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America’s approval of aducanumab, a drug to treat Alzheimer’s disease, will have a negative impact beyond the United States, especially in middle-income countries (“False positive”, June 12th). Regulators in these countries normally rely on decisions made by stringent regulatory authorities, including the Food and Drug Administration. The World Health Organisation considers such “reliance” to be good practice and a cornerstone of effective regulation. Unfortunately, the FDA undermines this concept by authorising medicines such as aducanumab without any evidence of the clinical benefit. Some argue that post-marketing studies will shed light on these benefits. However, conditional approvals are rare in middle-income countries and low enforcement makes withdrawing a drug unrealistic.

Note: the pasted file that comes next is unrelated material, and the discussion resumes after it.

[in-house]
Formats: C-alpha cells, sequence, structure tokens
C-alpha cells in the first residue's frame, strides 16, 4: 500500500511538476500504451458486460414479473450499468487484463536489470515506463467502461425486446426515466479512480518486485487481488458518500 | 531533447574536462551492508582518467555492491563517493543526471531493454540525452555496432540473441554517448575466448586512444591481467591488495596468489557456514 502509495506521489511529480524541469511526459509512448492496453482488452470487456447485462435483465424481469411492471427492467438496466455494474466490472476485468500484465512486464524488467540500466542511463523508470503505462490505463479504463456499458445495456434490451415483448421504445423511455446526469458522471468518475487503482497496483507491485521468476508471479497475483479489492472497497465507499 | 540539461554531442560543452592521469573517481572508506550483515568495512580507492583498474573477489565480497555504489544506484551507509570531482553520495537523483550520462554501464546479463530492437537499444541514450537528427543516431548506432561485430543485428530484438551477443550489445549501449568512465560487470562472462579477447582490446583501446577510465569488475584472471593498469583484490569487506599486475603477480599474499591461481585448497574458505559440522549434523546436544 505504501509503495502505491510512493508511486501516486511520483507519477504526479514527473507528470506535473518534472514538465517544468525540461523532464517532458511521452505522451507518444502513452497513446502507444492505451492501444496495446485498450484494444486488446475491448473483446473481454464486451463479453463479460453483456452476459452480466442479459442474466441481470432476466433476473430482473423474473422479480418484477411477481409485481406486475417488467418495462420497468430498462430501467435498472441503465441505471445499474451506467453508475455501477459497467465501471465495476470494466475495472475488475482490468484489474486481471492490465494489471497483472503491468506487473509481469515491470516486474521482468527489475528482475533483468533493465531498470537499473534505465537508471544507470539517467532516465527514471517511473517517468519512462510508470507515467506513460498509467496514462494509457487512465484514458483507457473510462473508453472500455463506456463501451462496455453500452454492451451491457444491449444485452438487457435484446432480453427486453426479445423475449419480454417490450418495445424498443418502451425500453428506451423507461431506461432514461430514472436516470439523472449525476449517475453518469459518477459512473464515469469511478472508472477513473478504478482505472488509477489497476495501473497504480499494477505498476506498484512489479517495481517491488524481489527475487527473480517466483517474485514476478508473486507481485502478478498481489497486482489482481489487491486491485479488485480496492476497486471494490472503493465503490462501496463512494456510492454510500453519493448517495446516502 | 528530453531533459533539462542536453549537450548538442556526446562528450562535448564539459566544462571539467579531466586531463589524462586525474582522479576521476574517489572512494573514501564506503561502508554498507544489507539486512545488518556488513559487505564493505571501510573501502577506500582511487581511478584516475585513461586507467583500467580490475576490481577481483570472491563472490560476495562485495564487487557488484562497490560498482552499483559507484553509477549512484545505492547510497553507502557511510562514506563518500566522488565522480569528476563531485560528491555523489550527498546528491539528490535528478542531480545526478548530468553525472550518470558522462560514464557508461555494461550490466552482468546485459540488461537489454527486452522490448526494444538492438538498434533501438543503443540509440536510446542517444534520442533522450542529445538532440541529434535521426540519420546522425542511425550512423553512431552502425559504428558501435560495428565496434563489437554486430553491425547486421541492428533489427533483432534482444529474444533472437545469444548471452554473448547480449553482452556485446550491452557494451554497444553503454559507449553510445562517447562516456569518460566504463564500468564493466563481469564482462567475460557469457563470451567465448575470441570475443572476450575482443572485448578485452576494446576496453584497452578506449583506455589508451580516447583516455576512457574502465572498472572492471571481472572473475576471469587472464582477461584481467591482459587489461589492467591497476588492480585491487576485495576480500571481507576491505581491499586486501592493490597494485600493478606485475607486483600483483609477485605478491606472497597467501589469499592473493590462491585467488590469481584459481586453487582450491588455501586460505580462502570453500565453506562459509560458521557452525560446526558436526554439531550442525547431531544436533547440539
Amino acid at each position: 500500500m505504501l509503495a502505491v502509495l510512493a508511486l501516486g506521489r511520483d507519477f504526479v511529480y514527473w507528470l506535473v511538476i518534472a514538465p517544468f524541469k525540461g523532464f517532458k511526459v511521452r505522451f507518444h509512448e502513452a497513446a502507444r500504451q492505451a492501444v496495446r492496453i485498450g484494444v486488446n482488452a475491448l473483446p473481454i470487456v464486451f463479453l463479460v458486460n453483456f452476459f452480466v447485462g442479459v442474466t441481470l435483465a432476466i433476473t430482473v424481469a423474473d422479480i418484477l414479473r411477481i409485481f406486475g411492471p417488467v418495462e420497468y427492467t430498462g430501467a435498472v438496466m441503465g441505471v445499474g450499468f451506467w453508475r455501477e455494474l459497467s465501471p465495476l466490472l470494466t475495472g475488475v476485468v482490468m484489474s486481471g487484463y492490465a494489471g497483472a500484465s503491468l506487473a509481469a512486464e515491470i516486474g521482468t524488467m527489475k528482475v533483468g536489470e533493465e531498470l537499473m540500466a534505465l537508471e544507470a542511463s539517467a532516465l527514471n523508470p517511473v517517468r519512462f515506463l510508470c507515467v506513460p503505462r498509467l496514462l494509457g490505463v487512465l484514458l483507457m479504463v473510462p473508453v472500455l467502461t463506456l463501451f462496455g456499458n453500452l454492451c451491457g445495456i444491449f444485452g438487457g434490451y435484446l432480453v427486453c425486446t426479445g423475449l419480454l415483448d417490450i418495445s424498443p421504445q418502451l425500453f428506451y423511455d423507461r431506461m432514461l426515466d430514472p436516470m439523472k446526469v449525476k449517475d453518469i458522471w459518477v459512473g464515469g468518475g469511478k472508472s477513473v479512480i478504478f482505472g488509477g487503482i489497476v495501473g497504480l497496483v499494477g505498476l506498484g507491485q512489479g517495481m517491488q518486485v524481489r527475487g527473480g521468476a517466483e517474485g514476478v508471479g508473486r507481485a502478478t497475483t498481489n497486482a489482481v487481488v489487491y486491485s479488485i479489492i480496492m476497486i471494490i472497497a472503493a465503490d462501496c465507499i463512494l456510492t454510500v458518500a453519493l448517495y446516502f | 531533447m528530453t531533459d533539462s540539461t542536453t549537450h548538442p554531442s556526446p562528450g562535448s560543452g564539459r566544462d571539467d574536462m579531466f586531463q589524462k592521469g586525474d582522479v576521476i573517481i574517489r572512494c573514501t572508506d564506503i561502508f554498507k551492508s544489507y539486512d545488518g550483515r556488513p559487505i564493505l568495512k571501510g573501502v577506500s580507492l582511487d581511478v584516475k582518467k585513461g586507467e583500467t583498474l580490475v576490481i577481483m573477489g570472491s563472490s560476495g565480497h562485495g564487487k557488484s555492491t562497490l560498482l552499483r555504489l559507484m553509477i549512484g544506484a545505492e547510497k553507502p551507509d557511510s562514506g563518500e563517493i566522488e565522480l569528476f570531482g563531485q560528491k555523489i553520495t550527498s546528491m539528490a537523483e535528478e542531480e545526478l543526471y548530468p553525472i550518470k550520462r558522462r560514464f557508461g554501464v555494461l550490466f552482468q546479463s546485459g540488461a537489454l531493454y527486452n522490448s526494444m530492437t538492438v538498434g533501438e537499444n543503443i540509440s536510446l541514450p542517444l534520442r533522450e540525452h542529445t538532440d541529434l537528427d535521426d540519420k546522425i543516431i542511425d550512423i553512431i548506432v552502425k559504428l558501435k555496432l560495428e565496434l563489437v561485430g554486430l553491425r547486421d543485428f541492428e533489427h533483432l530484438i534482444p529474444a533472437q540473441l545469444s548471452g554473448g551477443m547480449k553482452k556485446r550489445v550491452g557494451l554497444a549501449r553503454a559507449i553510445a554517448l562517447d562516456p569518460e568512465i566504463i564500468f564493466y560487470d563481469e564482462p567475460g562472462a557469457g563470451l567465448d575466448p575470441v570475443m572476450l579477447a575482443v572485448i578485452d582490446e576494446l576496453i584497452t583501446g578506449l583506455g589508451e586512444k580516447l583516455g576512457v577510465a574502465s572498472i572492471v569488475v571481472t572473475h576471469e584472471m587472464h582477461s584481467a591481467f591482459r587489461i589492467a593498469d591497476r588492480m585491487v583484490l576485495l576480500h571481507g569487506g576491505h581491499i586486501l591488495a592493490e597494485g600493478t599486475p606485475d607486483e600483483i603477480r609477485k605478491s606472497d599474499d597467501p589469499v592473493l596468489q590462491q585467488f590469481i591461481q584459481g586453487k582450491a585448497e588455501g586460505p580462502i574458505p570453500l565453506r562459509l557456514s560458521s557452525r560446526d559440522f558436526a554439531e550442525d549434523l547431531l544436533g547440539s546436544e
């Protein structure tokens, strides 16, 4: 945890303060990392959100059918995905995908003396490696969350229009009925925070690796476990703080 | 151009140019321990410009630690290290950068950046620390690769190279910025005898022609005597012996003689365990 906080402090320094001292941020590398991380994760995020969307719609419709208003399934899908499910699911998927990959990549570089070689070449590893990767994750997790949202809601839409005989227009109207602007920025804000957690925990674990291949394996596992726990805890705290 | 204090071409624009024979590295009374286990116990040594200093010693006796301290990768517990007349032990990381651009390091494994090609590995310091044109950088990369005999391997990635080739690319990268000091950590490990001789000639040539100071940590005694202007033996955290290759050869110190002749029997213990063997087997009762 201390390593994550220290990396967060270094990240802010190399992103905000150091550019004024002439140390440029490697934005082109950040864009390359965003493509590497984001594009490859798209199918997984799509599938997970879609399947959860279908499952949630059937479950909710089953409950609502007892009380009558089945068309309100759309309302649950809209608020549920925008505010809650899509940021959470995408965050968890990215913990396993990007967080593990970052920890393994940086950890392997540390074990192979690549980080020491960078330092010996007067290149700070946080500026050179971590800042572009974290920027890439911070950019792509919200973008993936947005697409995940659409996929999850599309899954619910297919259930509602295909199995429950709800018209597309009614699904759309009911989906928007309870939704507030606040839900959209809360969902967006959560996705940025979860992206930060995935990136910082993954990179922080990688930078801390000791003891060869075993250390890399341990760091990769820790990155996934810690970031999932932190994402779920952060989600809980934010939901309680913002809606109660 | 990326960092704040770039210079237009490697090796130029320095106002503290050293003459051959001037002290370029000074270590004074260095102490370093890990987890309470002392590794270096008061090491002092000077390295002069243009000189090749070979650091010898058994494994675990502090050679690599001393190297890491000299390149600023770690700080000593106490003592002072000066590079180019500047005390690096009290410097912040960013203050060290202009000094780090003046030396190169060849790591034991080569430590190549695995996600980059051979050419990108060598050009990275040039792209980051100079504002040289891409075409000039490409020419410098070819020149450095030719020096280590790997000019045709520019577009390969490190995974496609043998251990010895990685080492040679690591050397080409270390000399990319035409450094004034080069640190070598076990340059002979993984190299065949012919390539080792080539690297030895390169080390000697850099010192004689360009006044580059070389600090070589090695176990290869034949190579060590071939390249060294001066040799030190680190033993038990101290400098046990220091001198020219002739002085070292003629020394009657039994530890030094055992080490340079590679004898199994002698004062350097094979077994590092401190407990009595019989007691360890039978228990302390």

These countries also spend less on health care and their health systems are more vulnerable to financial pressures coming from expensive biologic drugs, including monoclonal antibodies such as aducanumab. The real costs to them of paying for these unproven medicines are huge.
Director of global health policy
Centre for Global Development
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